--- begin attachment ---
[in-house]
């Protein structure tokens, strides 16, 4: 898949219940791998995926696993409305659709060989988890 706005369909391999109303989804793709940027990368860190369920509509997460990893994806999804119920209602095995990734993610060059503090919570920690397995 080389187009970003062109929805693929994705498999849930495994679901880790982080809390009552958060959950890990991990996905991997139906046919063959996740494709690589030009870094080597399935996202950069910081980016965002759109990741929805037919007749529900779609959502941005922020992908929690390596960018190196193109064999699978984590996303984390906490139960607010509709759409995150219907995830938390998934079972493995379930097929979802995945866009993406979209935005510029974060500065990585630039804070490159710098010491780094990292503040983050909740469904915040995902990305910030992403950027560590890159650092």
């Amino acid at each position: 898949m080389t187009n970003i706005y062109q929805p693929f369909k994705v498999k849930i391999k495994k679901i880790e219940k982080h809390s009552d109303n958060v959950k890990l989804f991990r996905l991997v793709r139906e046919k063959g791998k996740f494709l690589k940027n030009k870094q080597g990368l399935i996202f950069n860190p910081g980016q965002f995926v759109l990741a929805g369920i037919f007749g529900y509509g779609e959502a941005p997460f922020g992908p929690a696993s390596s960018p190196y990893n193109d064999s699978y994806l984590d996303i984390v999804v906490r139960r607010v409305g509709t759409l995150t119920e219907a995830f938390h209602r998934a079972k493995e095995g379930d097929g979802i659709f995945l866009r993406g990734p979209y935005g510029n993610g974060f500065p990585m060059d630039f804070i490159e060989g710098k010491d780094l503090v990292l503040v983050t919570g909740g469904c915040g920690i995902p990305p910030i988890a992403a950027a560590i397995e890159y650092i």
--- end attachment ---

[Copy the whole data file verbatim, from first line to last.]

[in-house]
């Protein structure tokens, strides 16, 4: 898949219940791998995926696993409305659709060989988890 706005369909391999109303989804793709940027990368860190369920509509997460990893994806999804119920209602095995990734993610060059503090919570920690397995 080389187009970003062109929805693929994705498999849930495994679901880790982080809390009552958060959950890990991990996905991997139906046919063959996740494709690589030009870094080597399935996202950069910081980016965002759109990741929805037919007749529900779609959502941005922020992908929690390596960018190196193109064999699978984590996303984390906490139960607010509709759409995150219907995830938390998934079972493995379930097929979802995945866009993406979209935005510029974060500065990585630039804070490159710098010491780094990292503040983050909740469904915040995902990305910030992403950027560590890159650092």
């Amino acid at each position: 898949m080389t187009n970003i706005y062109q929805p693929f369909k994705v498999k849930i391999k495994k679901i880790e219940k982080h809390s009552d109303n958060v959950k890990l989804f991990r996905l991997v793709r139906e046919k063959g791998k996740f494709l690589k940027n030009k870094q080597g990368l399935i996202f950069n860190p910081g980016q965002f995926v759109l990741a929805g369920i037919f007749g529900y509509g779609e959502a941005p997460f922020g992908p929690a696993s390596s960018p190196y990893n193109d064999s699978y994806l984590d996303i984390v999804v906490r139960r607010v409305g509709t759409l995150t119920e219907a995830f938390h209602r998934a079972k493995e095995g379930d097929g979802i659709f995945l866009r993406g990734p979209y935005g510029n993610g974060f500065p990585m060059d630039f804070i490159e060989g710098k010491d780094l503090v990292l503040v983050t919570g909740g469904c915040g920690i995902p990305p910030i988890a992403a950027a560590i397995e890159y650092i």